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Tragicomedies playing out in Egypt

Egypt in these days of the coup is a state of unprecedented absurdity of a kind not even experienced during the worst tyranny and injustice that began with the reign of Ramses II and ended with the rule of the tyrant Hosni Mubarak, passing the regime of the dictator Gamal Abdel Nasser on the way. Yes, there was injustice, oppression and violations of the freedom and dignity of the Egyptian people, but all of this amounts to nothing in comparison to what the coup-leaders are now subjecting us to. We are living in an irrational state in which honourable individuals are thrown into jail, including the best of this nation’s people, scholars and professionals; the true wealth of any country, its pillars and the creators of its renaissance and civilisation. These people face criminal charges fabricated in order for them to be portrayed as criminals, while the true criminals and thugs are at large and free to beat and kill ordinary people in the streets.


It is ironic that this well-documented killing at the hands of the thugs is attributed to the Muslim Brotherhood. The most recent of such absurd charges is the murder of a child, Mohamed Badawi Zayed, who was barely 12 years; his murderers snatched his lifeless body from the arms of his father in order to cover up their crime and blackmailed his family into accusing the Muslim Brotherhood rather than the police before they would return the boy’s body for burial. This is reminiscent of the Palestinian child Mohammed al-Dura, who was killed by Israeli occupation forces and was held by his father in a scene similar to that of Mohamed Badawi’s death; coincidently, it happened on the same day, 8 November, but the difference is that the Israeli forces did not snatch Mohammed al-Dura’s body from his father’s lap, but allowed him to spend his last moment with his son before he was buried; nor did they blackmail him. The Israelis were, in one sense, more humane towards their enemies than this coup government is towards its own citizens.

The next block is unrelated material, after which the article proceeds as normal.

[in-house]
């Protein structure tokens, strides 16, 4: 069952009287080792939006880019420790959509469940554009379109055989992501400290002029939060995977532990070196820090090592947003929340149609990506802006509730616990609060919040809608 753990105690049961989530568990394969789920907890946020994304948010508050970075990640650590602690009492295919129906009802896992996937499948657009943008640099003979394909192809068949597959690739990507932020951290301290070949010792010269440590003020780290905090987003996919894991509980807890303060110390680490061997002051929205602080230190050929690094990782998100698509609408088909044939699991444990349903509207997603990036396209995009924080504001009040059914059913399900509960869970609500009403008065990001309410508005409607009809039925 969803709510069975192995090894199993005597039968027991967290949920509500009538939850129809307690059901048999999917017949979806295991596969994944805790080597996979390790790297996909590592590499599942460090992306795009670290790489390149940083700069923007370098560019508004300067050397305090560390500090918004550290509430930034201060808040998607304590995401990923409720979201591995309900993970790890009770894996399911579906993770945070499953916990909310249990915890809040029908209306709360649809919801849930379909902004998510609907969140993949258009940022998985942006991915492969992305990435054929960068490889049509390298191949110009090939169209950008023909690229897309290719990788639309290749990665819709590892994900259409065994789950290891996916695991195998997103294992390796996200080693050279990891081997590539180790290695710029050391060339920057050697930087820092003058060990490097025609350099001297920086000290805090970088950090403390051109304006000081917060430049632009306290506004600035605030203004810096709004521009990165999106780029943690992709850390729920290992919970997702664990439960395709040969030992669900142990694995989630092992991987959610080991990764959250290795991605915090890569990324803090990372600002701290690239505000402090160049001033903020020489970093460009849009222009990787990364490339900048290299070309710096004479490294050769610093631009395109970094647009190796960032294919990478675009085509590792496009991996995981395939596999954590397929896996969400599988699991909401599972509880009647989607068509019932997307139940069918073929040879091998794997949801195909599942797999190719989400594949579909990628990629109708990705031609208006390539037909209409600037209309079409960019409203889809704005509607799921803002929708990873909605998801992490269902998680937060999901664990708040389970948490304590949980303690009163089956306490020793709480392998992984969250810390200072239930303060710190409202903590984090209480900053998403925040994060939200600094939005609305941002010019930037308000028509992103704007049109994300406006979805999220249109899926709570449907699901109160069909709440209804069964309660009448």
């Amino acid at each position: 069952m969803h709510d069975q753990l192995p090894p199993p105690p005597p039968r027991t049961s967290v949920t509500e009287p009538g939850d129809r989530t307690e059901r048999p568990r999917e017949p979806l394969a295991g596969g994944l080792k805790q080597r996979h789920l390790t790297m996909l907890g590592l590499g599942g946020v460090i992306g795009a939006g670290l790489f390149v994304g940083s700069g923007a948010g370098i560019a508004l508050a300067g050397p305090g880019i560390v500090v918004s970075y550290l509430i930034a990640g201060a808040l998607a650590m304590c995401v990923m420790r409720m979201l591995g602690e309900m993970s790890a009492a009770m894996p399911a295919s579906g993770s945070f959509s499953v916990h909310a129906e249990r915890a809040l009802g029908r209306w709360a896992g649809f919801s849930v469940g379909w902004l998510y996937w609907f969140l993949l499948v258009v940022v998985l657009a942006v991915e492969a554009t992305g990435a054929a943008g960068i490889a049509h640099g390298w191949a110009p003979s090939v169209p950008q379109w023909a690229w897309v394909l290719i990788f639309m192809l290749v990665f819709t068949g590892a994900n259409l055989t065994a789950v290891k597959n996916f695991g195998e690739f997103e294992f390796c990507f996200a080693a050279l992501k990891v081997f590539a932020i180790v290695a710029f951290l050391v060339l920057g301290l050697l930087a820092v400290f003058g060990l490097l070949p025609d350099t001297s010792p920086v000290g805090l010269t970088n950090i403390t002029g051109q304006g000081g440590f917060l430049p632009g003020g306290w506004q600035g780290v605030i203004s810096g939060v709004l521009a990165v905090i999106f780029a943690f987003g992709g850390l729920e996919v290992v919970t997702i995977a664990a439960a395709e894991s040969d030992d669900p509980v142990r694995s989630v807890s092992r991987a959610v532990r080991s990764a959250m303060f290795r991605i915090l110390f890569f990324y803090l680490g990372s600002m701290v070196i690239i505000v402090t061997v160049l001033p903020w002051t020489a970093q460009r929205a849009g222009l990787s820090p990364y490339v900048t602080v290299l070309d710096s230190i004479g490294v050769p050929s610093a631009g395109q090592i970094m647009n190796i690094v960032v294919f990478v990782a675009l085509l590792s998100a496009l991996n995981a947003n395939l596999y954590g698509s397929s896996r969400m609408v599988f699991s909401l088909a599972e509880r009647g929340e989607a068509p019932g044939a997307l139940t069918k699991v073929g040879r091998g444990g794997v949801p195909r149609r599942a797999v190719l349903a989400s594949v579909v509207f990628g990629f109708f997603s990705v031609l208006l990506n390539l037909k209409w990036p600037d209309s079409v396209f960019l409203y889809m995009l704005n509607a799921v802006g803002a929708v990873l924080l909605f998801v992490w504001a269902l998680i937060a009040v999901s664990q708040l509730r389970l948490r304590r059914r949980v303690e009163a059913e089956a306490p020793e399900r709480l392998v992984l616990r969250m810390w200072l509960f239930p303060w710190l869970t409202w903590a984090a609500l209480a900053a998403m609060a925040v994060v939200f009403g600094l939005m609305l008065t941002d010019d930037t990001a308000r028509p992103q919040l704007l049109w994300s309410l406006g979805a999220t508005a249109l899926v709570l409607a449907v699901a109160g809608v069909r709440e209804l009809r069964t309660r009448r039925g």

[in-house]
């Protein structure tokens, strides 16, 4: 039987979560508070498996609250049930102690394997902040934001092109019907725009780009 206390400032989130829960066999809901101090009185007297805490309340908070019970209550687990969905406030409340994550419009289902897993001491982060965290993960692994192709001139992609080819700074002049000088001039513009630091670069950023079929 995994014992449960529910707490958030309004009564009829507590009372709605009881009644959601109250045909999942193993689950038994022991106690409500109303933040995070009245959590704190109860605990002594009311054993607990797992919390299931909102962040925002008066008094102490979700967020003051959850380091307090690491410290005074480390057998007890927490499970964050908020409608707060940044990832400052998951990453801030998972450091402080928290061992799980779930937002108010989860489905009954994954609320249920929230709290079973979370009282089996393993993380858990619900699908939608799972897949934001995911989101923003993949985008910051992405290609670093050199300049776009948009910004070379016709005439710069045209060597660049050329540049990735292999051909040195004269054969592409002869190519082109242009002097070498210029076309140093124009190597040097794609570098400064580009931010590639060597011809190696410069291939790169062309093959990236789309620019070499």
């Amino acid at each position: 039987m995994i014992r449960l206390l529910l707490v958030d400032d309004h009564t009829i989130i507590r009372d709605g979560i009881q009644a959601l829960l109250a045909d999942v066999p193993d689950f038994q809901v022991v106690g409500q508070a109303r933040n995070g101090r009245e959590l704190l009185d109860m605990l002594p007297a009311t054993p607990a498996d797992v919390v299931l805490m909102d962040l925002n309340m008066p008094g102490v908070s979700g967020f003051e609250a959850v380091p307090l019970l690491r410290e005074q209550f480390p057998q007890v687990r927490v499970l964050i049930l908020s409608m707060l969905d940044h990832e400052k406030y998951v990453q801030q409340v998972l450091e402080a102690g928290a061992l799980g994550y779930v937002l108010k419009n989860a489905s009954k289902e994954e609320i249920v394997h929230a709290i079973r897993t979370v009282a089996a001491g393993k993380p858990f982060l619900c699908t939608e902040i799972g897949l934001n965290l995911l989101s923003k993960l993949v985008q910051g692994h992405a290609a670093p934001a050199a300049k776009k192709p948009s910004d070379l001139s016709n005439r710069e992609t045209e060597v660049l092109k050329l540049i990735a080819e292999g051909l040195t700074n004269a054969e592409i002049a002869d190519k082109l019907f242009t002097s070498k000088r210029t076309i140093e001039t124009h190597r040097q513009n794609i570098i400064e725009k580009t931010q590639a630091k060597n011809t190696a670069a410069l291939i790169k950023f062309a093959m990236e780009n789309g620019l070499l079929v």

This contrast must be considered and analysed for the entire world to see what type of individuals are ruling Egypt, what their characteristics are, and what religion they believe in. They have chanted, “We are a nation, and you are a nation; we have a god, and you have a god”, and we have condemned this racist and horrendous song which promotes division. However, the absurd events occurring in Egypt now make us rethink this, despite our belief that we have one God; those individuals should go to look for their alleged lord.

Another absurdity in this tragicomedy playing out in Egypt is the prosecution of 22 students at Al -Azhar University who have been sentenced to 17 years in prison and fined EGP 64,000. This judgement was made less than 15 days after the students were arrested during a campus protest. The police stormed the campus, used tear gas to disperse the protest and arrested the students. They were put on trial and sentenced in double-quick time; indeed, during the first hearing. Meanwhile, the state prosecutors released members of the “Ultras” who were charged with the same offences as the Al-Azhar students, but the Interior Minister, Raouf Rahim, withdrew his complaint against them and expressed his concern for their academic future.

These coup-organisers really do believe that they are a nation and that the people who oppose them are a separate nation. Yes, we are a free nation who believe in democracy, call for constitutional legitimacy, and refuse to accept fascist military rule. We will never be slaves, as long as we live, and will sacrifice our souls for the sake of our freedom and our dignity; yes, we are a nation, and they are a nation; but are we the same nation? Not as long as these tragicomedies continue to play out, we’re not.

The views expressed in this article belong to the author and do not necessarily reflect the editorial policy of Middle East Monitor.

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